39 relations: Émile Borel, Bill Simmons, Bimatrix game, Comparative advantage, Dennis Wrong, Dutch disease, Economics, Elsevier, ESPN, Expected value, Fair cake-cutting, Gains from trade, Game, Game theory, John von Neumann, Linear programming, Lump of labour fallacy, Marginal utility, Mathematical model, Michael Wilbon, Minimax, Minimax theorem, Nash equilibrium, Nonzero: The Logic of Human Destiny, Normal-form game, Oskar Morgenstern, Pareto efficiency, Princeton University Press, Probability, Rational choice theory, Robert Wright (journalist), Social psychology, Social trap, Solution concept, Strategy (game theory), Tony Kornheiser, Utility, Win-win game, Zero-sum thinking.
Félix Édouard Justin Émile Borel (7 January 1871 – 3 February 1956) was a French mathematician and politician.
William John Simmons III (born September 25, 1969), is an American sports columnist, analyst, author, and podcaster.
In game theory, a bimatrix game is a simultaneous game for two players in which each player has a finite number of possible actions.
Christmas is an annual festival commemorating the birth of Jesus Christ,Martindale, Cyril Charles.
The Christmas season, also called the festive season, or the holiday season (mainly in the U.S. and Canada; often simply called the holidays),, is an annually recurring period recognized in many Western and Western-influenced countries that is generally considered to run from late November to early January.
Christmas Eve is the evening or entire day before Christmas Day, the festival commemorating the birth of Jesus.
Christmas traditions vary from country to country.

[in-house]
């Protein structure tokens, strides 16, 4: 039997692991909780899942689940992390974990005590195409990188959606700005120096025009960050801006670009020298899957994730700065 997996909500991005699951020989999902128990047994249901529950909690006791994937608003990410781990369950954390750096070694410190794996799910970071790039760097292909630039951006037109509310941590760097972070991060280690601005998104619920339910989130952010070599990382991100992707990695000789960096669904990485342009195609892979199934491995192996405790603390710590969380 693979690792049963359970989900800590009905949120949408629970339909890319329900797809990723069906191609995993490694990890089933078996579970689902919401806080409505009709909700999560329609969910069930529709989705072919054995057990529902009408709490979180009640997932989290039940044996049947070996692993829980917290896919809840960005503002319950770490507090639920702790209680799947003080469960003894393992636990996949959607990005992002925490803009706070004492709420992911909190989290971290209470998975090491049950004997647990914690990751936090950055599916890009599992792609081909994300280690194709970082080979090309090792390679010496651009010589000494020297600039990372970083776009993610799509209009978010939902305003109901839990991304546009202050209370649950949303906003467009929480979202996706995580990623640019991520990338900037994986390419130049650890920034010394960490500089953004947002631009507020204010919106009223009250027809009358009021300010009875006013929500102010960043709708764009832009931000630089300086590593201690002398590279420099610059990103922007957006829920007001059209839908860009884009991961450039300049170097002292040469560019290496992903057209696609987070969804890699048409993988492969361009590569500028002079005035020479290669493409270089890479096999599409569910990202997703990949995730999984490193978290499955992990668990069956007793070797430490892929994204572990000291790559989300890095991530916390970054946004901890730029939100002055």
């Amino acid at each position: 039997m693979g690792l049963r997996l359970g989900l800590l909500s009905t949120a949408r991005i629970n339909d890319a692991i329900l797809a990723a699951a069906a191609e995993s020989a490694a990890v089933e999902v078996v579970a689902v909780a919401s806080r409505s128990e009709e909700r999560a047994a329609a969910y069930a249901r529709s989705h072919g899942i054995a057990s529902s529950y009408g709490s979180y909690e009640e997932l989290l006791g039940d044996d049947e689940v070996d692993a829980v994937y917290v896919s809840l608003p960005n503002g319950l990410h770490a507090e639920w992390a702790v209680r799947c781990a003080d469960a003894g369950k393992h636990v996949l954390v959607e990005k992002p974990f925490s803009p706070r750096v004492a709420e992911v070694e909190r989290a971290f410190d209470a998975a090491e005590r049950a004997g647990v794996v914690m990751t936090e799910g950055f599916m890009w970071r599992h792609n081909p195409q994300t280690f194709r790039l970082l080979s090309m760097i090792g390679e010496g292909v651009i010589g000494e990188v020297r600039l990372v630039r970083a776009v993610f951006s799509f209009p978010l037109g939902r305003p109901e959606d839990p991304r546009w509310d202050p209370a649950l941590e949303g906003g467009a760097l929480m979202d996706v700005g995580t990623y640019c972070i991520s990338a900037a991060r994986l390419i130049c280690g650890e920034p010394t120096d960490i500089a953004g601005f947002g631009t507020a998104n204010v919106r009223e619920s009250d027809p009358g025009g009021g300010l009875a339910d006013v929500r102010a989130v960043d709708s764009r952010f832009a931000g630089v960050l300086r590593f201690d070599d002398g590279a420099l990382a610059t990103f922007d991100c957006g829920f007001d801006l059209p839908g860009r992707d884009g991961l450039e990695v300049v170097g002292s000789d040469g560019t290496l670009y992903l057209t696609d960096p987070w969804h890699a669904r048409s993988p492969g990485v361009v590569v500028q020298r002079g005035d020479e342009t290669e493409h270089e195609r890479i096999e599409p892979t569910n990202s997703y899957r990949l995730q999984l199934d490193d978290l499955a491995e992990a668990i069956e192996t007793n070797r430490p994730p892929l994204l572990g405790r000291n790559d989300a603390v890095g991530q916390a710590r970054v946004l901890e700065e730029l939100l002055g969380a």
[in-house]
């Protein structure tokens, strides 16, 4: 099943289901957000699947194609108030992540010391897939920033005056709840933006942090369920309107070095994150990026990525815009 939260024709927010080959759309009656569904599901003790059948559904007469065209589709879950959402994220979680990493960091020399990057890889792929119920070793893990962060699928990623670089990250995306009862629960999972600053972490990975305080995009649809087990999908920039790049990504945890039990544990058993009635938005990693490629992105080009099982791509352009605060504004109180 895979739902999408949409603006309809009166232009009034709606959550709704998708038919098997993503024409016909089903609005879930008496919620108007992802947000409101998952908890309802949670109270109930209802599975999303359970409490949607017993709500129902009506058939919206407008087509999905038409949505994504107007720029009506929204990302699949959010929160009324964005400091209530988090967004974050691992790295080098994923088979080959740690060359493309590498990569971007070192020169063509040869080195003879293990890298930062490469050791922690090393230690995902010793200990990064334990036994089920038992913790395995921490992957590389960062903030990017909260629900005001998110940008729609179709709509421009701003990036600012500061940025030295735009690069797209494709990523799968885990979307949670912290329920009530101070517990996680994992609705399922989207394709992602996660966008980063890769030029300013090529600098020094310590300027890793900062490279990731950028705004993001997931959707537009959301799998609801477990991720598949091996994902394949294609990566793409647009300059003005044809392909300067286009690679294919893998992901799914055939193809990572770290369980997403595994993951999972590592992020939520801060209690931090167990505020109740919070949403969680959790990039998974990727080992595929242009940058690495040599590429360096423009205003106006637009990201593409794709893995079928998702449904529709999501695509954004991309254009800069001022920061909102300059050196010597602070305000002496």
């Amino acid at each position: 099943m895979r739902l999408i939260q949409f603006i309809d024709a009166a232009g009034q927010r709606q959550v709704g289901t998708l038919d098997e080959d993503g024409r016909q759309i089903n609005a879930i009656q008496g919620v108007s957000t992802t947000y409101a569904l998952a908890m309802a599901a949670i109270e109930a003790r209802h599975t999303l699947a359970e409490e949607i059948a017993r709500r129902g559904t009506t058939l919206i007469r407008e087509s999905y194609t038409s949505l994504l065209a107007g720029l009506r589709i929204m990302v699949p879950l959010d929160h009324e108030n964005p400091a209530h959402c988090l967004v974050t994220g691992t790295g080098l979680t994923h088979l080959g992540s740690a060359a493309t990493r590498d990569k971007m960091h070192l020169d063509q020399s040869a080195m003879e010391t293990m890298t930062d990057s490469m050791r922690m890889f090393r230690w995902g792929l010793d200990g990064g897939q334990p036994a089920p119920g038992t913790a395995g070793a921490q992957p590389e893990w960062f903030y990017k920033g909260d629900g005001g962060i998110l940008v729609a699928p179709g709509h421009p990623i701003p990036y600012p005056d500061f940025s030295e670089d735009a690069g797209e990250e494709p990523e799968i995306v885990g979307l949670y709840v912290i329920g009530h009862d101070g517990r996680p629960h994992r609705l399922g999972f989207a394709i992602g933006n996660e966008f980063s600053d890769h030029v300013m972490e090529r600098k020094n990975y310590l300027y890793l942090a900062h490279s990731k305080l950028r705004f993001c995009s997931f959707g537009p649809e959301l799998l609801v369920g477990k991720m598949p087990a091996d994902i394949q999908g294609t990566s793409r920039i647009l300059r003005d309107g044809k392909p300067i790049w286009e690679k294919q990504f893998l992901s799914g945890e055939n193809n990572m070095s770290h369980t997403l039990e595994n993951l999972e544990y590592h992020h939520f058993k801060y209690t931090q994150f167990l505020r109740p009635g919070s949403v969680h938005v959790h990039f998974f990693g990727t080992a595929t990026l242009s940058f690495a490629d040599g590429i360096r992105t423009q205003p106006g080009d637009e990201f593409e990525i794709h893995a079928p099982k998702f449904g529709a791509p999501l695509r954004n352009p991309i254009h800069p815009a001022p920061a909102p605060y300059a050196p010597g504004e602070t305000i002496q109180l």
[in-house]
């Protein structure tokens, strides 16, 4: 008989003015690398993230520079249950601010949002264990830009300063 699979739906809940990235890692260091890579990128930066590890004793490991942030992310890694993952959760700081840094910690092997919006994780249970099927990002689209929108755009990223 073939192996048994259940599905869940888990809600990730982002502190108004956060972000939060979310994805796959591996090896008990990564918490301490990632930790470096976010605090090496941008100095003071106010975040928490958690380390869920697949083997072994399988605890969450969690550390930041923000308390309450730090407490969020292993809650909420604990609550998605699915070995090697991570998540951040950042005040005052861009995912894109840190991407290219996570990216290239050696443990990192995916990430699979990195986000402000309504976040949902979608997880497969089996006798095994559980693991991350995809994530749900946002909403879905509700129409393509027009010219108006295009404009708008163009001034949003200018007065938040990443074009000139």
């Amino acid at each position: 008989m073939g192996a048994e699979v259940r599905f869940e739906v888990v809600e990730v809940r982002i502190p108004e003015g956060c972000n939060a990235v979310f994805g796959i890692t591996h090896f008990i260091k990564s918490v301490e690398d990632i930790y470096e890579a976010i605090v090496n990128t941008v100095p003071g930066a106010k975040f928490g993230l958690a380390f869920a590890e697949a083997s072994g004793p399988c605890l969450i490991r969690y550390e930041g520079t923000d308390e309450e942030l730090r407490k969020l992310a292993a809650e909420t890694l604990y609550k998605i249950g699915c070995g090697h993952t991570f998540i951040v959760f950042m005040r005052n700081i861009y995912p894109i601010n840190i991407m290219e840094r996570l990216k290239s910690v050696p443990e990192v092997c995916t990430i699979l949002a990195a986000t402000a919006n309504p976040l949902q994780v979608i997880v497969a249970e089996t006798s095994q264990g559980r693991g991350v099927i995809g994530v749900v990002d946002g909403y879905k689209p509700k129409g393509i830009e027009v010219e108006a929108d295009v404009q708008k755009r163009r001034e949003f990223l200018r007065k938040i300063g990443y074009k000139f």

The law or principle of comparative advantage holds that under free trade, an agent will produce more of and consume less of a good for which they have a comparative advantage.
Dennis Hume Wrong (born November 15, 1923) is a Canadian-born American sociologist, and emeritus professor of sociology in the Department of Sociology at New York University.
In economics, the Dutch disease is the apparent causal relationship between the increase in the economic development of a specific sector (for example natural resources) and a decline in other sectors (like the manufacturing sector or agriculture).
Economics is the social science that studies the production, distribution, and consumption of goods and services.
Elsevier is an information and analytics company and one of the world's major providers of scientific, technical, and medical information.
ESPN (originally an acronym for Entertainment and Sports Programming Network) is a U.S.-based global cable and satellite sports television channel owned by ESPN Inc., a joint venture owned by The Walt Disney Company (80%) and Hearst Communications (20%).
In probability theory, the expected value of a random variable, intuitively, is the long-run average value of repetitions of the experiment it represents.
Fair cake-cutting is a kind of fair division problem.
In economics, gains from trade are the net benefits to economic agents from being allowed an increase in voluntary trading with each other.
A game is a structured form of play, usually undertaken for enjoyment and sometimes used as an educational tool.
Game theory is "the study of mathematical models of conflict and cooperation between intelligent rational decision-makers".
John von Neumann (Neumann János Lajos,; December 28, 1903 – February 8, 1957) was a Hungarian-American mathematician, physicist, computer scientist, and polymath.
Linear programming (LP, also called linear optimization) is a method to achieve the best outcome (such as maximum profit or lowest cost) in a mathematical model whose requirements are represented by linear relationships.
In economics, the lump of labour fallacy is the idea that there is a fixed amount of work—a lump of labour—to be done within an economy which can be distributed to create more or fewer jobs.
In economics, utility is the satisfaction or benefit derived by consuming a product; thus the marginal utility of a good or service is the change in the utility from an increase in the consumption of that good or service.
A mathematical model is a description of a system using mathematical concepts and language.